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Annual Father Augustus Tolton procession to be joined by National Eucharistic Pilgrimage

Father Augustus Tolton, born into slavery, was the first recognized Black American ordained to the priesthood and is a candidate for sainthood, is pictured in an undated portrait. An annual procession to the gravesite of Father Tolton, one of six Black Catholic candidates for sainthood, will be joined July 9, 2024, by pilgrims walking the National Eucharistic Pilgrimage en route to Indianapolis. (OSV News photo/CNS file)

ST. PAUL, Minn. (OSV News) — An annual procession to Father Augustus Tolton’s gravesite in Illinois will be joined next year by pilgrims walking the National Eucharistic Pilgrimage en route to Indianapolis, the Diocese of Springfield’s worship director announced July 9. Declared “venerable” by Pope Francis in 2019, Father Tolton (1854-1897) is the U.S.’s first identifiable Black Catholic priest and one of six African Americans with ongoing causes for canonization.

Father Daren Zehnle shared the news with more than 200 pilgrims who participated in this year’s procession from a parish with ties to Father Tolton in Quincy, Illinois, to his gravesite almost a mile away.

“I hope it leads more people to seek his intercession, so, God willing, we can have a miracle to attribute to him to make him a ‘blessed’,” Father Zehnle, a Quincy native, told OSV News about the plans for the 2024 pilgrimage. “Tolton certainly had a devotion to the Eucharist. He was a priest. … I think what you see in Tolton is that life of long suffering, of patience, of humility — that was surely all fruits of a Eucharistic devotion of seeking a union after Jesus himself. I think Tolton can show us the way to do that in our own lives.”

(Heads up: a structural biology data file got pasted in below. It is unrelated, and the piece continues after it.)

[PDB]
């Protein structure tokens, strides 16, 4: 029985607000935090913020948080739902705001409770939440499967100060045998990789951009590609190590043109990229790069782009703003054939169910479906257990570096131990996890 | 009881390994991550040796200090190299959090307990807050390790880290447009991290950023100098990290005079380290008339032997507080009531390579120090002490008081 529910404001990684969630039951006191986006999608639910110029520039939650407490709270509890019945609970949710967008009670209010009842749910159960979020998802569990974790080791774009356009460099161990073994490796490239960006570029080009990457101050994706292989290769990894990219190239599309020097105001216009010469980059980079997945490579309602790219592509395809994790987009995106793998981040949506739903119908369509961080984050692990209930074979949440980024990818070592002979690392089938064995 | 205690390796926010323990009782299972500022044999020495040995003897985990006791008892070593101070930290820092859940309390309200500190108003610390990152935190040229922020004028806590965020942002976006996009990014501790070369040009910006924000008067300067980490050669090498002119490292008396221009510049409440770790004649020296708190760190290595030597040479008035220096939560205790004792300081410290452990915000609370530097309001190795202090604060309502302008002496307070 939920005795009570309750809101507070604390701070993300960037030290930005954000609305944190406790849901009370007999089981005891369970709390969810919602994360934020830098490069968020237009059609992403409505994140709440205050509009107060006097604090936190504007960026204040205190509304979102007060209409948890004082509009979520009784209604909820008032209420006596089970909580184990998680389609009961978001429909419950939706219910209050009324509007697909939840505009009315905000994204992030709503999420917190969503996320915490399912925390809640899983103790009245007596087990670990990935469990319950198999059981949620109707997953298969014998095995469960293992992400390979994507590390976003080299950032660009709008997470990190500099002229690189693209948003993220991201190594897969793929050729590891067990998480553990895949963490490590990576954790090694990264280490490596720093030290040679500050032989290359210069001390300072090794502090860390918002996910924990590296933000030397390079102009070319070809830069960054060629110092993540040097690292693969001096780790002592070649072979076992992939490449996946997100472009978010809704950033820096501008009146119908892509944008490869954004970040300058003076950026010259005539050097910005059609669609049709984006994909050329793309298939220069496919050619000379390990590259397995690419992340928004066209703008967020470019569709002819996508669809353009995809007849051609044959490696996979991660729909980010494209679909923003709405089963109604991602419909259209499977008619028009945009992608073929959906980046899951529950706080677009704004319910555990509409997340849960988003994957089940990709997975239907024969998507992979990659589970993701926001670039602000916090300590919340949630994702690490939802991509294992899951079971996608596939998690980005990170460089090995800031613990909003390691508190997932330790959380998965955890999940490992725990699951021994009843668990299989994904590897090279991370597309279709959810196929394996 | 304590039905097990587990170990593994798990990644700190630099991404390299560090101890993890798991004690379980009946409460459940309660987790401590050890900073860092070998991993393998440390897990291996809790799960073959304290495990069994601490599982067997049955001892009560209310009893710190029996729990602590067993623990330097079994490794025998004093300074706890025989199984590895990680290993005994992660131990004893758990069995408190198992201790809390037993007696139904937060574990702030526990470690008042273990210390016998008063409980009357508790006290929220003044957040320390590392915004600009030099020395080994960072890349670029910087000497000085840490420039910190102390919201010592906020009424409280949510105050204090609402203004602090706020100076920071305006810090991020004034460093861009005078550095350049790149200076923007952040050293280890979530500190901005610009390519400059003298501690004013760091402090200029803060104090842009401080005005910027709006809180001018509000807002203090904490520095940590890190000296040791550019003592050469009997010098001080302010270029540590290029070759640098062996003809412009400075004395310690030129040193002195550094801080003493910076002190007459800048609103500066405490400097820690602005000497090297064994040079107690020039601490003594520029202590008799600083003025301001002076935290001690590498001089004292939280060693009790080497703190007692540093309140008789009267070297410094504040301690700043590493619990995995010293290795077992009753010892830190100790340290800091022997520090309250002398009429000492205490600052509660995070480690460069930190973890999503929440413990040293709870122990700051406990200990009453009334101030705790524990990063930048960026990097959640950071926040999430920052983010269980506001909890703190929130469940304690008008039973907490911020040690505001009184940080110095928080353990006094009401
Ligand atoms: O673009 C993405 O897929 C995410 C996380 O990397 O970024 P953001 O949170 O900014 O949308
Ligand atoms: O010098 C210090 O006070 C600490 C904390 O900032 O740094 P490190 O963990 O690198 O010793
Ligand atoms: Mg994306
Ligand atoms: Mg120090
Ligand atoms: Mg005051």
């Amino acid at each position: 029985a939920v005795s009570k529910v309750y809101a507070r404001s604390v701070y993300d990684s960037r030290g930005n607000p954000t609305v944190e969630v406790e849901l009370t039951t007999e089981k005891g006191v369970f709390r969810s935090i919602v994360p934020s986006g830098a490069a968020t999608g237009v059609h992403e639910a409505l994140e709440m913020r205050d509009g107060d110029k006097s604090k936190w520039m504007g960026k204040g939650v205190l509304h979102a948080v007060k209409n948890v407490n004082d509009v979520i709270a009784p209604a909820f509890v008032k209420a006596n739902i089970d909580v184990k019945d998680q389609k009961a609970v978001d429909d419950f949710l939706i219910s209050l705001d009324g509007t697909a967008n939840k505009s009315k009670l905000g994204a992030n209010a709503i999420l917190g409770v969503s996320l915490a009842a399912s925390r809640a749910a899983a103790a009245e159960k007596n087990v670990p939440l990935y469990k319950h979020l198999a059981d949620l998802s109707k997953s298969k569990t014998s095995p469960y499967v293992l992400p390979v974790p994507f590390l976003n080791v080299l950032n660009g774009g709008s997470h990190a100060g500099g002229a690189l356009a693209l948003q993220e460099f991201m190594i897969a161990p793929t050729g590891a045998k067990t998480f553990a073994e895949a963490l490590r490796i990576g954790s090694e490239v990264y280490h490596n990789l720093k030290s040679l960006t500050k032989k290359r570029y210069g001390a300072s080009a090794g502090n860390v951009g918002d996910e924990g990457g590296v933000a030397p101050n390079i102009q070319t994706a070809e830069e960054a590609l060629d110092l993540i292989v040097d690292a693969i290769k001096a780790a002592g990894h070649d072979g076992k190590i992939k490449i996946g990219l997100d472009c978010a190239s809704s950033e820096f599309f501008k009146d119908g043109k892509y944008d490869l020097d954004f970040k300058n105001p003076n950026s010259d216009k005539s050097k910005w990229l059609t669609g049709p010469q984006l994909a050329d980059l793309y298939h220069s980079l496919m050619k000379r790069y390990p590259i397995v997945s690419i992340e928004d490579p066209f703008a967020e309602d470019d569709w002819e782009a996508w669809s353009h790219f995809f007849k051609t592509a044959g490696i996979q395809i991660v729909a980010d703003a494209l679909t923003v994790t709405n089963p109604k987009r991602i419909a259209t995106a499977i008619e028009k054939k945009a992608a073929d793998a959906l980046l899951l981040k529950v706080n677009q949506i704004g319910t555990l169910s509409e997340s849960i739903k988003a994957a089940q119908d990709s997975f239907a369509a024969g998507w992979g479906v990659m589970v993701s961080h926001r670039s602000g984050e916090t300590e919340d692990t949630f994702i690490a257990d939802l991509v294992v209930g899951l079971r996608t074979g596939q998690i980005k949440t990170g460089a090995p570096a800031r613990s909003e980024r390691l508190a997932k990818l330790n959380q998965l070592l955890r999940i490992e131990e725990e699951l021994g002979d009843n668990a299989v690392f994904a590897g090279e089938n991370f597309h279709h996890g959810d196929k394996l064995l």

Father Zehnle is not only the leader but also the founder of the Quincy pilgrimage, which he launched in 2016 after spending several years studying in Rome, where he had grown accustomed to making walking pilgrimages to holy sites associated with saints. He realized that his 2016 return to the Springfield Diocese fell a few weeks before the 130th anniversary of Father Tolton’s return to Illinois from Rome, so he and some friends organized a walk to his grave on that date. In 2017, Father Zehnle moved the pilgrimage to the anniversary of Father Tolton’s death, July 9.

Last year marked the 125th anniversary of Father Tolton’s death, and Bishop Thomas J. Paprocki of Springfield joined the pilgrimage and celebrated Mass at Father Tolton’s grave.

“Every year we seem to get a few more people, and they just really enjoy it,” Father Zehnle said. “We pray for his (Father Tolton’s) canonization. We pray that we might follow his example more closely. We pray for an end to racism. We pray for more priests to serve at altars in our diocese.”

Father Tolton was renowned not only for his holiness and preaching, but also for the considerable adversity he faced as the first publicly known Black priest in late 1800s America.